Today I was hoping to kick off our three day weekend by spending time at the beach or going to the zoo, but Hannah came home from school yesterday with a fever (102.5 degrees) and it didn't break over the night. Today it's been hovering in the 103. 5 degrees range. So much for fun outings. She's pretty congested, but other than that and the fever she has no other real symptoms. It appears to just be a cold. Let's hope it clears up before the weekend is over so that we can do at least a little bit of fun stuff.

Despite feeling crummy, Hannah managed to bless me with two very interesting conversations today. The first occurred while we were getting dressed this morning. She was stalling and wallering around on the floor when all of a sudden she sat up and asked, "Mommy, do you know about silver panels?" Confused, I replied, "Do you mean panels that are the color silver?" She said, "Yes, do you know how they work?" This confused me even more. What in the heck were silver panels? So, I asked her, "Hannah where did you learn about silver panels?" "From Curious George," she replied. It was then that the light bulb immediately clicked on inside my head. I said, "Do you mean solar panels?" She brightened and practically shouted, "Yeah, solar panels!" I remembered that about a month ago we had watched an episode of Curious George where too many air conditioners caused a black out in the city, but the Professor powered a generator at the museum using solar panels. A month ago! Apparently she'd been mulling the episode around in her head and wanted to know how solar panels worked and to find out if we had any! We talked in length about what little knowledge I had about solar panels (thankfully it was more than she knew and enough to satisfy her curiosity!) and I was able to show her the solar powered calculator we had and we experimented with it by placing it in the direct light and then hiding the collection panels from the light and watching it shut off. It was really fun.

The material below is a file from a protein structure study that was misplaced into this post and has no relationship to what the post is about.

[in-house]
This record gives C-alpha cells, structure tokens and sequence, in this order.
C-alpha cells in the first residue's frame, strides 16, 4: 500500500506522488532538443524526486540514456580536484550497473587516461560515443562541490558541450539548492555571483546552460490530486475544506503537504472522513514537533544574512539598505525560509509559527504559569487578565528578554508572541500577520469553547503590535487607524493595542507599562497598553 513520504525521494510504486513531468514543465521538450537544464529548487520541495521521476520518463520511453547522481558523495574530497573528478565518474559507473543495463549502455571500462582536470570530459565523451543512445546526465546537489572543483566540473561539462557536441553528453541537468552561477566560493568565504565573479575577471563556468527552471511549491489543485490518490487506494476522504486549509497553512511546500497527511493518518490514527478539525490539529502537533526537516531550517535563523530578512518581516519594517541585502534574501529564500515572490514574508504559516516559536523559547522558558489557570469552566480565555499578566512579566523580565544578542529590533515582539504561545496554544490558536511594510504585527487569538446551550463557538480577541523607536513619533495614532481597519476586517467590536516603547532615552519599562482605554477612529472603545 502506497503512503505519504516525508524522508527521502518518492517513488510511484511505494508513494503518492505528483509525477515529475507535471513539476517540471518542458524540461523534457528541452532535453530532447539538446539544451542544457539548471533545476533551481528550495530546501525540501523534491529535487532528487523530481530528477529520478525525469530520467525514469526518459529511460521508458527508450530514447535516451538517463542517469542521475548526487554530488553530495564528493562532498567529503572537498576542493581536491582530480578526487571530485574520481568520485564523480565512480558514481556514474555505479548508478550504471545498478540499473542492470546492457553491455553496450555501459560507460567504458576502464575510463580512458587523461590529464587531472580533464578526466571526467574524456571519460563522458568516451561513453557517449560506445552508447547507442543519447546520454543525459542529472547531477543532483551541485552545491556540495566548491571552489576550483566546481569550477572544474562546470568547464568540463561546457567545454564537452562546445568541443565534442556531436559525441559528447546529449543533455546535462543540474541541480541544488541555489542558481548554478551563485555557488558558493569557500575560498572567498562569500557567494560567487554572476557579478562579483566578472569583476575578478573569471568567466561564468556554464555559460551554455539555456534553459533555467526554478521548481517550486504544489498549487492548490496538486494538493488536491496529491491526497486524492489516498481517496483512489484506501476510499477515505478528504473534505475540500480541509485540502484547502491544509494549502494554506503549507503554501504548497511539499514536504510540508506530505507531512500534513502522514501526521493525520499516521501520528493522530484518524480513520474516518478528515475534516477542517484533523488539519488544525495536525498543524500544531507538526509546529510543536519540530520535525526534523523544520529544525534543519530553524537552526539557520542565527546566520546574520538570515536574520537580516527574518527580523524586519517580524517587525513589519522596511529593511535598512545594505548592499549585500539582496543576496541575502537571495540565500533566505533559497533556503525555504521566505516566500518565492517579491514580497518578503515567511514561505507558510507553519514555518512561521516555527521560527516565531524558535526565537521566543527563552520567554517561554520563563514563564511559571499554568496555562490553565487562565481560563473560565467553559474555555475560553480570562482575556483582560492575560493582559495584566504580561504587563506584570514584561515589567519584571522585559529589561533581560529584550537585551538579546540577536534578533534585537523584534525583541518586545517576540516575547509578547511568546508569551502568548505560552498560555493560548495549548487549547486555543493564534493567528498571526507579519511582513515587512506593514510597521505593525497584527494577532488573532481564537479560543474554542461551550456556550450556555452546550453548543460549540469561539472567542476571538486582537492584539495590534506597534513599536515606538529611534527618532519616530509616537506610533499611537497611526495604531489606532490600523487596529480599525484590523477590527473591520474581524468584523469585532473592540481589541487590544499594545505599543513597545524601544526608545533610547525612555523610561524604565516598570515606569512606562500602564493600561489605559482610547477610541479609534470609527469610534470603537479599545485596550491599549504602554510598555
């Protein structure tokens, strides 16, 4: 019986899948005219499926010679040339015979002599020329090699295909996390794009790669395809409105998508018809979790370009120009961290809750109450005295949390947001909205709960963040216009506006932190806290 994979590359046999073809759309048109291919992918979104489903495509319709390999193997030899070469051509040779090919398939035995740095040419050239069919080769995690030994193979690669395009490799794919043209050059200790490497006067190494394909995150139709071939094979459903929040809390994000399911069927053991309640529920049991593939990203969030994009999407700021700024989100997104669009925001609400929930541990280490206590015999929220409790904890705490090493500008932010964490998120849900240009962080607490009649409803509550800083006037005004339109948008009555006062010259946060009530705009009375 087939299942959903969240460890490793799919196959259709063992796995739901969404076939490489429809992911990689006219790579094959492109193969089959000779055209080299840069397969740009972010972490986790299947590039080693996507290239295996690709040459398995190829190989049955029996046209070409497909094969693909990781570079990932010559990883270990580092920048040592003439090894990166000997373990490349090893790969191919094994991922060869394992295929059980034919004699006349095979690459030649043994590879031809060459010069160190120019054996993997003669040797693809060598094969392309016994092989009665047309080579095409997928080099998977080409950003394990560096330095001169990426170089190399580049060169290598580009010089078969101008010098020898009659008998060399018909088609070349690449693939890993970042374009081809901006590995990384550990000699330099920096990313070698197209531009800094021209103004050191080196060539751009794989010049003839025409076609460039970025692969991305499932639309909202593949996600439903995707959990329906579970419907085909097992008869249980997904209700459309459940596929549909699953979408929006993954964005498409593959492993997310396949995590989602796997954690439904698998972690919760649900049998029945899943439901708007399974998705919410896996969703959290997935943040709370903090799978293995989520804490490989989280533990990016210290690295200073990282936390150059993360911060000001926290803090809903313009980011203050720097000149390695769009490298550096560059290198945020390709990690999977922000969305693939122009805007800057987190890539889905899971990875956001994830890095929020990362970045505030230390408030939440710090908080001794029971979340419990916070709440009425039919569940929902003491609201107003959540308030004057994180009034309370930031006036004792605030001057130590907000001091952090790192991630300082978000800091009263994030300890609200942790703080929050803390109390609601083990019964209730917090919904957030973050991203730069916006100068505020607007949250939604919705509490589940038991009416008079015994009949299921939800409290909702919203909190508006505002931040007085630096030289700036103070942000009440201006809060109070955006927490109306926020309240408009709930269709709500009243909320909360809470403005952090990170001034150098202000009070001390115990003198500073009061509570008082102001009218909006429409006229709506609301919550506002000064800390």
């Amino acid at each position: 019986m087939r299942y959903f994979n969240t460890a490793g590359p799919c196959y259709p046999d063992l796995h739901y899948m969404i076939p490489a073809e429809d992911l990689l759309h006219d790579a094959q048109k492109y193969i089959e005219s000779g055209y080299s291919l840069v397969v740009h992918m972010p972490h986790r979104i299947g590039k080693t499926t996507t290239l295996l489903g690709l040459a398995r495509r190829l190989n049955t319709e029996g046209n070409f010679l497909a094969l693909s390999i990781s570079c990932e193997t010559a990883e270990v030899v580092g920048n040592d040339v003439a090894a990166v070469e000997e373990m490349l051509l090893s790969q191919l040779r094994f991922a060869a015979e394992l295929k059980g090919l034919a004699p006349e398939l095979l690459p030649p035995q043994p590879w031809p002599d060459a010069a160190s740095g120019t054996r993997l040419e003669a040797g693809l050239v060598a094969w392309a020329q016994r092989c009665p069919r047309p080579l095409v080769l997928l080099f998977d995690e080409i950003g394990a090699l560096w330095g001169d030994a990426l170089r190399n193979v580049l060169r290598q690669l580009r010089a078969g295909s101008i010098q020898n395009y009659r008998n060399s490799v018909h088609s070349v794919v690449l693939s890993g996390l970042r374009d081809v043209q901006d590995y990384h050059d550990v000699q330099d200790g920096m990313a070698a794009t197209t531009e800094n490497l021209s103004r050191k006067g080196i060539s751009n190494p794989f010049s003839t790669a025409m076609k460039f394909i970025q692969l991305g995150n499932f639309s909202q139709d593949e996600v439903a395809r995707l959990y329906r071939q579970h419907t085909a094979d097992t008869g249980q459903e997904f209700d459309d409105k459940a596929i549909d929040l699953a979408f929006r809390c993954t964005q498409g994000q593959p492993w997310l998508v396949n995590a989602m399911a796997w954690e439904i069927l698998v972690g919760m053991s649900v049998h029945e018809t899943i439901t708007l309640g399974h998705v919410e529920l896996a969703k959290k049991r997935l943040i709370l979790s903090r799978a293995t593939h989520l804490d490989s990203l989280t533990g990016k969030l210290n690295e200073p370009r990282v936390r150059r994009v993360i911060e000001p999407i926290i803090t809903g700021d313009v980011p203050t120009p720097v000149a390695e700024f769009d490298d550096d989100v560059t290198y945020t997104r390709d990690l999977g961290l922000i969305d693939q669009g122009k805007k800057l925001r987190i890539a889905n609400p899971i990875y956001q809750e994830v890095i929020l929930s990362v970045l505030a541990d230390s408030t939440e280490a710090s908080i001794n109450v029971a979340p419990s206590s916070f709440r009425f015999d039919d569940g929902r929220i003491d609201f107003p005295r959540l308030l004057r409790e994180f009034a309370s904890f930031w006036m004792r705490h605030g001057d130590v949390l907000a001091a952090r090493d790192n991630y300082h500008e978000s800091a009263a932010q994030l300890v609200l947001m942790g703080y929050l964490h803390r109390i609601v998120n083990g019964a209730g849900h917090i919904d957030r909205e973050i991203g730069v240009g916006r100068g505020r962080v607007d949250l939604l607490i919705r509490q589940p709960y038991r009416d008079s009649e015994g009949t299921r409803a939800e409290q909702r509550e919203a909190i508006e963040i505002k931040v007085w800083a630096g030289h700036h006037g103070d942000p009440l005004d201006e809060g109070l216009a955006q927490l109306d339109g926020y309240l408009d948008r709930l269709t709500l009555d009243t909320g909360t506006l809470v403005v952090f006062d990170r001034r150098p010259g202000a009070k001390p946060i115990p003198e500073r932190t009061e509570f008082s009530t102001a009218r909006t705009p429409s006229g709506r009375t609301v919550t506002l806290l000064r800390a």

The second conversation started as a discussion about germs, spurred I'm sure by the fact that she is sick. She was asking about whether or not germs had mouths and if they were monsters (thanks to a book she has that shows a cartoon picture of a germ) and what they looked like. I explained that germs are too little for us to see with our eyes and that I don't really know what they look like, but that different germs probably each look different just like different people do. I told her that in order to see what a germ looked like you need to use a microscope. At first she didn't know what a microscope was, but after I described one she piped up with, "Oh, like at the museum. I need one of those. I wish I had a really big microscope attached to my eyes so that could see really little things really big." On and on and on she went about wanting a microscope and about how she wanted one attached to her eyes. Maybe I'll have to get her some child sized binoculars. That's not exactly the same, but it's somewhat close and probably a better choice than a microscope. I'm not sure she's quite ready for a microscope, a magnifying glass maybe, but not a microscope. I do appreciate her desire though. I had a microscope as a kid (a much OLDER kid mind you) and I loved it. I had a blast preparing my own slides and examining the premade ones that came with it.